The Christmas Markets are crowded but beautiful! It’s a great experience for all people traveling.
The christmas markets in Basel are one of the biggest in Switzerland
One of the large displays at the Basel christmas markets.
A moment where there were only a few people in the streets- a complete shock in Basel!
During the day the city still has Christmas decorations around.
Even though it was cold there were still many people around the river.
Cute, typical european houses across the river
Walking into another Christmas market, there are two different ones that are always packed with people.
Smoke coming up from a stand roasting chestnuts, or “Marrons chaud”
Basel was a great town! My parents have lived in Geneva, Switzerland for a few years and during that time, we had never been to Basel! It was really exciting to finally go, especially since I had heard it was a different vibe than in Geneva. I found that was totally true, it was grungy! I saw so many young and old couples with colored hair, bomber jackets, doc martins, and dark maroon lipstick (though that’s like high fashion now?). It was like a ritzy version of freaks and geeks. I definitely have future plans to go back there.
Okay my little travel tips. (1) Bring a camera with the right lens. I usually just bring my little nifty fifty when I travel because I want more room for scarves from Venice on the way back. Unfortunately, when I want to take landscape shots, I forget all about those scarves and just groan. Another thing, (2) pack only what you actually think you’re going to wear, and remember if you’re going to have a washing machine! I probably could have saved myself six pounds in my suitcase. Lastly, and this is something I’m planning on investing in and I don’t have yet, (3) get a Fitbit. Find some device that tracks your steps. I love long walks around the city, but then I have no way to track how far I’ve walked. Vacation doesn’t always leave time for four miles on the treadmill; using a Fitbit will help you feel better about the heavy fondue dinner you’re eating!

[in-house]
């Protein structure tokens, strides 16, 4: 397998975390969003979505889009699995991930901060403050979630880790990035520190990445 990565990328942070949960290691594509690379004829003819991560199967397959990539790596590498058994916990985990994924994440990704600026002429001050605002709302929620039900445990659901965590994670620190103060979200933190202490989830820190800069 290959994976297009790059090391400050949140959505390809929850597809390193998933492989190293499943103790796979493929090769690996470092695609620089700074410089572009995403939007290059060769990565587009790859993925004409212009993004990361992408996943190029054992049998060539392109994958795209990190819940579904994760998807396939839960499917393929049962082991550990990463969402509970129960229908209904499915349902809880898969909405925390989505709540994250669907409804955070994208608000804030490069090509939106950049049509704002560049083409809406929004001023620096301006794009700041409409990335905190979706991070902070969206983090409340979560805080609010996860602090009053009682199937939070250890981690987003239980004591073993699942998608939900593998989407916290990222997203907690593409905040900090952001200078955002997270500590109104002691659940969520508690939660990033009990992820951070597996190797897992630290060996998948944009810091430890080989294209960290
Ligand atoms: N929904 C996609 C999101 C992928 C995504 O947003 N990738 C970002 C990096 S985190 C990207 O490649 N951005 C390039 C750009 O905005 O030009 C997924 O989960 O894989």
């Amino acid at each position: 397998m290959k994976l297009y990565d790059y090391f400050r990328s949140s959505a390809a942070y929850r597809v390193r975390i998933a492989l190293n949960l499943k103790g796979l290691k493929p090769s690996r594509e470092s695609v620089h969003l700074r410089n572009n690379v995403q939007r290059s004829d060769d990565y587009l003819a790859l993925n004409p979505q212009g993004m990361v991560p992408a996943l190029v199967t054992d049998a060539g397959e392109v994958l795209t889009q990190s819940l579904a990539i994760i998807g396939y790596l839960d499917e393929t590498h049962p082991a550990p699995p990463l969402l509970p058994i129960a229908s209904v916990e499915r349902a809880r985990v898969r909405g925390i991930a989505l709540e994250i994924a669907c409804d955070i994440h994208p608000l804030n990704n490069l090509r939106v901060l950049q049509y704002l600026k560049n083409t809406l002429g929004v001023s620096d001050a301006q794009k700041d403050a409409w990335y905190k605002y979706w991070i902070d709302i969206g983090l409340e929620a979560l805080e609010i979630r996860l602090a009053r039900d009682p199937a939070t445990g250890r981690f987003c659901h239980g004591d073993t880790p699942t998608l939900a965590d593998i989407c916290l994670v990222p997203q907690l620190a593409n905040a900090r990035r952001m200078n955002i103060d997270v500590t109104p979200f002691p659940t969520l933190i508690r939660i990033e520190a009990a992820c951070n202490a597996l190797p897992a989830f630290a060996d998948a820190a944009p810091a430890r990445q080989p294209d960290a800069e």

I traveled to Maastricht in May of 2013 and it was a breath-taking trip. It’s amazing how the culture can change in only an hour long plane ride. The top three things I learned there were to (1) not be afraid to walk on the grass. There was so much green everywhere, and sometimes I wasn’t sure if i was supposed to walk on the lawn or follow the path. Then I saw lots of people running and biking over the grass, so I learn it was okay. (2) They plant a tree when they get a new queen. I didn’t quite understand this tradition, but it seemed to be a specific type of tree that was planted and had a dainty little gate around it. (3) There were roman baths here. I was walking through a square and I saw different colored tiles on the ground. The family I was visiting there explained to me that there used to be roman baths in that area. Instead of preserving them by not building over them, the builders of the town decided to remember the baths differently. they outlined them in different colored tiles. Now that I knew, I started seeing them everywhere! Interesting!
A river will snow covered rocks runs through the village.
Mysterious and snowy, the Matterhorn almost disappears in a storm.
During the winter of 2012, I was able to learn to ski. So the first on my list of the top three things I learned while in Zermatt was (1) to ski, and that when you’re skiing you should look forward to where you are going. This was helped by me being able to look at the giant moutons around me. (2) I also learned that some ski villages don’t allow cars! We had to park our van and then get on a little elctric trolly to go up to the ski resort. This made the snow super beautiful and stay white! (3) The villagers who were there skied EVERYWHERE. Outside of every restaurant I saw little places for people to stick their skis or ski boots. So cool!